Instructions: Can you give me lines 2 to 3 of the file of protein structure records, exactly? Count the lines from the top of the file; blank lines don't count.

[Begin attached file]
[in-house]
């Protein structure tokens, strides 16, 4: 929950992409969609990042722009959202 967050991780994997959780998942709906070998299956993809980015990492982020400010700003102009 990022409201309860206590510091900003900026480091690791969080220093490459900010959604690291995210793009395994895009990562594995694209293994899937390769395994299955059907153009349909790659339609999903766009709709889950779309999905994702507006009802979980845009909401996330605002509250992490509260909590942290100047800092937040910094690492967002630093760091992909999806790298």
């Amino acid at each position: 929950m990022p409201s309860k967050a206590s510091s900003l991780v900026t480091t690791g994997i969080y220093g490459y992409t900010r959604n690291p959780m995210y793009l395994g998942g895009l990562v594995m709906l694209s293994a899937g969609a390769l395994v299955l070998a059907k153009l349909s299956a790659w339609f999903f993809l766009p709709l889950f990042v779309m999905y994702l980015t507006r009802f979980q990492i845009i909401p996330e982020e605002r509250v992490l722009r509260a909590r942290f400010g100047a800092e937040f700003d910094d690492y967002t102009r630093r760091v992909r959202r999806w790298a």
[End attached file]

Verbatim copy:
């Protein structure tokens, strides 16, 4: 929950992409969609990042722009959202 967050991780994997959780998942709906070998299956993809980015990492982020400010700003102009 990022409201309860206590510091900003900026480091690791969080220093490459900010959604690291995210793009395994895009990562594995694209293994899937390769395994299955059907153009349909790659339609999903766009709709889950779309999905994702507006009802979980845009909401996330605002509250992490509260909590942290100047800092937040910094690492967002630093760091992909999806790298």
């Amino acid at each position: 929950m990022p409201s309860k967050a206590s510091s900003l991780v900026t480091t690791g994997i969080y220093g490459y992409t900010r959604n690291p959780m995210y793009l395994g998942g895009l990562v594995m709906l694209s293994a899937g969609a390769l395994v299955l070998a059907k153009l349909s299956a790659w339609f999903f993809l766009p709709l889950f990042v779309m999905y994702l980015t507006r009802f979980q990492i845009i909401p996330e982020e605002r509250v992490l722009r509260a909590r942290f400010g100047a800092e937040f700003d910094d690492y967002t102009r630093r760091v992909r959202r999806w790298a």